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Sudan mourns killed protesters, enters two-day ‘comprehensive strike’

A road block in Northern State, January 18 (Social media)
A road block in Northern State, January 18 (Social media)

Anger and sadness prevailed throughout Sudan after seven demonstrators were killed and more than 100 were wounded during the March of Millions on Monday. The country witnessed an overall quiet yesterday, as most of the Sudanese joined the two-day campaign of civil disobedience called for by the resistance committees. A number of cities witnessed street protests against the “January 17 massacre”.

On Monday evening and Tuesday morning, the bodies of the protesters killed in the Sudanese capital were buried. Thousands of people offered their condolences, amid great anger.

In protest to the excessive use of violence by government forces against the demonstrators on Monday, the resistance committees active in the neighbourhoods and villages of Sudan called for an immediate comprehensive two-day campaign of civil disobedience.

The Forces for Freedom and Change alliance of opposition parties, the Sudanese Professionals Association, the driving force behind the 2018 December uprising, and more than 20 professionals’ associations in various sectors (health, education, banking, engineering, services, commerce and industry), affirmed their support to the nationwide strike.

Khartoum witnessed a near-complete paralysis on Tuesday. Most of the public transportation was suspended, though the authorities opened the Mak Nimr Bridge connecting central Khartoum with Khartoum North (Bahri), after a closure, with shipping containers, of more than a week.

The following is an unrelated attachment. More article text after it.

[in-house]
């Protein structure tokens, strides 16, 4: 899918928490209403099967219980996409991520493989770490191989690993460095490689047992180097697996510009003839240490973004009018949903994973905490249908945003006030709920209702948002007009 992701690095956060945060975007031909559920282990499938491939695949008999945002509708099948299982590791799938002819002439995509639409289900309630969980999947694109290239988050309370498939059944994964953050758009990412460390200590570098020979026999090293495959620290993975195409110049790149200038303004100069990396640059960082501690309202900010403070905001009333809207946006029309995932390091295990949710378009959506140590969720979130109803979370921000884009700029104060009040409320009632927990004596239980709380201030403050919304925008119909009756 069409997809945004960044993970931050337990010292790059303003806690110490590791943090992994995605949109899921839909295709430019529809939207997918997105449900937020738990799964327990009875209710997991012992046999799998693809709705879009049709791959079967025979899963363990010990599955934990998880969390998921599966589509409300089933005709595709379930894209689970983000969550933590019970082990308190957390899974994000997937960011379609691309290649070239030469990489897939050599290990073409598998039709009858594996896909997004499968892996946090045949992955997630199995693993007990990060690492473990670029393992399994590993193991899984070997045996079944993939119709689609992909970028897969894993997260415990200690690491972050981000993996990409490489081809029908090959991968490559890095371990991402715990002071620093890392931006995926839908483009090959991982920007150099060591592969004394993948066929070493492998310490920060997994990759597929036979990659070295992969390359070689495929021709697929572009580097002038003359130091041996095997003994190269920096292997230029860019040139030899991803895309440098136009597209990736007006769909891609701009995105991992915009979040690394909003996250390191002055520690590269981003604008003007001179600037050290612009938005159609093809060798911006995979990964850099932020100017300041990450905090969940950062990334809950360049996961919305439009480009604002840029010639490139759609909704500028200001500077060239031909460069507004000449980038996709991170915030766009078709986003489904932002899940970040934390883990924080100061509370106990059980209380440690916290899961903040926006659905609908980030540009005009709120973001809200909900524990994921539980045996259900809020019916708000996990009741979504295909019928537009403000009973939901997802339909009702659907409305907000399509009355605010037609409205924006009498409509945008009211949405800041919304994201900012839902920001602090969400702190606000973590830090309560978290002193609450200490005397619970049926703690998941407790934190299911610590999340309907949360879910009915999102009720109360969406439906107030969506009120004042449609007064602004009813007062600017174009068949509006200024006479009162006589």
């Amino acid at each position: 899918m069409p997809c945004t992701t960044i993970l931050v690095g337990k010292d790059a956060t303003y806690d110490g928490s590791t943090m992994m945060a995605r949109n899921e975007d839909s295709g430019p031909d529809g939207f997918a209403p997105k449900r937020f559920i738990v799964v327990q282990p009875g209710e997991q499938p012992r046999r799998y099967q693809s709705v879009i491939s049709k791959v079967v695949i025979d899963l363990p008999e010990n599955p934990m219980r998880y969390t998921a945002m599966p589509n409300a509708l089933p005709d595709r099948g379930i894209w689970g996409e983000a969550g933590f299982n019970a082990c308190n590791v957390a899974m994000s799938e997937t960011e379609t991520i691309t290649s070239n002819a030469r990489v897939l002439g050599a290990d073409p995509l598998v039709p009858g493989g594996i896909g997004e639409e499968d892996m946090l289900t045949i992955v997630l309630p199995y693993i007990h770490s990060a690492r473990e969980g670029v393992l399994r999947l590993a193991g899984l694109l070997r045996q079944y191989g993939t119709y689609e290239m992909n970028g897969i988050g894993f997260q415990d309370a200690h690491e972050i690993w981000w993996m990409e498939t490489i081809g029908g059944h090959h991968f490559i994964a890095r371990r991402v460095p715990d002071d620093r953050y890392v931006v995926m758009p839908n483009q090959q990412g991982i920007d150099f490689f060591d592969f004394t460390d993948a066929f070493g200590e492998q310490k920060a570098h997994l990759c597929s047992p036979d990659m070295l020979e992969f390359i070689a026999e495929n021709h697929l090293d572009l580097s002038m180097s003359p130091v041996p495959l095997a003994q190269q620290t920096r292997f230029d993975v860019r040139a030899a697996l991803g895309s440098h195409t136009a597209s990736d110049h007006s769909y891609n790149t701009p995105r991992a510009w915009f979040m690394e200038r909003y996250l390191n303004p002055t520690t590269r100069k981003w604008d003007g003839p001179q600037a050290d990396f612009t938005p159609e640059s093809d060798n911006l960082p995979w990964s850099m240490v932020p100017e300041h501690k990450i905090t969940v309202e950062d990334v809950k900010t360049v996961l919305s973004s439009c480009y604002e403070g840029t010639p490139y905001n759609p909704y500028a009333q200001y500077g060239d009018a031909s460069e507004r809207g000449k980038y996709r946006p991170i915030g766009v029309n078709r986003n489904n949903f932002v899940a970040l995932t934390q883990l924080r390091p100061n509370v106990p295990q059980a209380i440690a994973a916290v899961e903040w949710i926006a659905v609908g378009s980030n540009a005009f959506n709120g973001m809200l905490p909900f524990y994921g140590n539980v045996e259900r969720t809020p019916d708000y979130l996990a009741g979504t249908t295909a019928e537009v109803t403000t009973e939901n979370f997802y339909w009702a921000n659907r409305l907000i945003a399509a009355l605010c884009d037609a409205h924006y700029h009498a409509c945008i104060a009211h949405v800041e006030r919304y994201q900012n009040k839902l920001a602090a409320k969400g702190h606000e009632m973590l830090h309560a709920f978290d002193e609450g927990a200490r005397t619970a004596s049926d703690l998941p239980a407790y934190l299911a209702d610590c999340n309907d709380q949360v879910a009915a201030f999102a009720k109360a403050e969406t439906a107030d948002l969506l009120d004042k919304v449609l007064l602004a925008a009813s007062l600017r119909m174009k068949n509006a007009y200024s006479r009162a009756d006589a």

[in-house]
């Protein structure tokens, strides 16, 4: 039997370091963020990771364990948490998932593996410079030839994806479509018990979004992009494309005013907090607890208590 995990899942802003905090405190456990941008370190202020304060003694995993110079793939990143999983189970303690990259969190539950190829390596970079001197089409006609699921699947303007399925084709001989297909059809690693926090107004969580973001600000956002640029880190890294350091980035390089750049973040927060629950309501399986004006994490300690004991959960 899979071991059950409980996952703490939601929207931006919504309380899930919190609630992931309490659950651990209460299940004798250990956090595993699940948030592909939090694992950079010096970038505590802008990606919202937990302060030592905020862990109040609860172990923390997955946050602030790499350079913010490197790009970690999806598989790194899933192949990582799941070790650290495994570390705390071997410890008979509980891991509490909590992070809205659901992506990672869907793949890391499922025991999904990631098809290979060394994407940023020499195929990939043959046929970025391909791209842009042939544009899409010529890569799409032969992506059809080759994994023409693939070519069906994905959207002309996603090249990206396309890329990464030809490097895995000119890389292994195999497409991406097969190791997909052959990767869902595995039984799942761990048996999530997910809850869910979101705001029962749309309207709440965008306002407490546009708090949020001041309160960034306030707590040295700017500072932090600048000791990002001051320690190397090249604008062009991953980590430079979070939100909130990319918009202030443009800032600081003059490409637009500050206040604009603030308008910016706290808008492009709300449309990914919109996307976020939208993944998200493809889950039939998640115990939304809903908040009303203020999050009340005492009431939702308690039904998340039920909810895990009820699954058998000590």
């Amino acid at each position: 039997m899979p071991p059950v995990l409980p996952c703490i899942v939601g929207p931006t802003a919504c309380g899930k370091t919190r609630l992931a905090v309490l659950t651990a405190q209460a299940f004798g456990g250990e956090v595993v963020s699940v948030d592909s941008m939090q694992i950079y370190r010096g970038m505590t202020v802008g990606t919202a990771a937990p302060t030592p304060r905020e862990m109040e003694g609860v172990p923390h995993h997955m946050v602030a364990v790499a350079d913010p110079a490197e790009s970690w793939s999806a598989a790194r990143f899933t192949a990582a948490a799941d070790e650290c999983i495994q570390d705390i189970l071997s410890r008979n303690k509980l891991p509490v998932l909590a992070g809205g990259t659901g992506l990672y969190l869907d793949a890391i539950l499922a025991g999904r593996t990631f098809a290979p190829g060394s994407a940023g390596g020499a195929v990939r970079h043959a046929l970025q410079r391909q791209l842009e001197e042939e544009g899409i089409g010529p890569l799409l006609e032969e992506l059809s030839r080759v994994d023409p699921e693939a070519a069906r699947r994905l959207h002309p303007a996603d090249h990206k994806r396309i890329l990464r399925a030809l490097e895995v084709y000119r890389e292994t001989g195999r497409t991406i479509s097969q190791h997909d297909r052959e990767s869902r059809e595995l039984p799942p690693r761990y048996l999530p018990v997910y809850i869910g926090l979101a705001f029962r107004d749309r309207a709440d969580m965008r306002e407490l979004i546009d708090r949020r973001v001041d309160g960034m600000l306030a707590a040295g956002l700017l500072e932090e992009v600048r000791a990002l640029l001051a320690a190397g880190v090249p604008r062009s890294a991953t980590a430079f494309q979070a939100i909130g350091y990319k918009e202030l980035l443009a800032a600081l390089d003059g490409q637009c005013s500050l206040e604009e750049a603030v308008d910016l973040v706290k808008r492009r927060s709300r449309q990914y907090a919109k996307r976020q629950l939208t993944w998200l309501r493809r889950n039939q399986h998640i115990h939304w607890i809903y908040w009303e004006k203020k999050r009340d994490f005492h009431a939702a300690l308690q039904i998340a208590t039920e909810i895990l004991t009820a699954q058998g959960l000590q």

Protests, road blocks

In El Obeid, capital of North Kordofan, Ed Damazin, capital of Blue Nile state, and in Kassala town, people took to the streets on Tuesday, denouncing the excessive violence used against protesters on Monday. The demonstrators carried pictures of the seven “martyrs”. Secondary school students in Khartoum North (Bahri) also went out in demonstrations. They condemned the January 17 massacre and said they’ll refuse to sit for their final exams.

Activists barricaded the main roads in greater Khartoum on Monday evening. Colleagues of Osman El Shareef, killed during the March of Millions against the military rule on Monday, closed their shops in the El Sajana market in Khartoum to mourn his soul. In eastern Sudan’s El Gedaref, members of resistance committees blocked roads in the state on Tuesday, “to protest the military rule, and mourn the martyrs of the massacre”.

Activists in El Hasaheisa, El Gezira, blocked the Khartoum-Wad Madani highway in protest against the January 17 massacre. Protester Mudawi Diaeldin (19) who was shot dead in Khartoum on Monday, came from Hasaheisa, Ashraf Khojali, member of the town’s local committee told Radio Dabanga. “We are barricading the highway at several points, and preventing any entry and exit to El Hasaheisa,” Khojali reported on Tuesday. “We were even able to stop vehicles belonging to the army.

In northern Sudan, the resistance committees in El Borgeig and El Hafeer blocked the Sheryan El Shimal (Artery of the North) road leading to the Egyptian border at several places, in protest against the January 17 massacre in Khartoum.

Abdu Ali of the El Borgeig Resistance Committees told Radio Dabanga that they closed “the north-eastern artery linking Halfa, Dongola, and Khartoum, and the north-western artery that connects Argeen, Halfa, and Dongola”. He added that the sit-in of farmers blocking the highway in Ed Debba, set up on January 9 in protest against the increase of power tariffs, is continuing as well.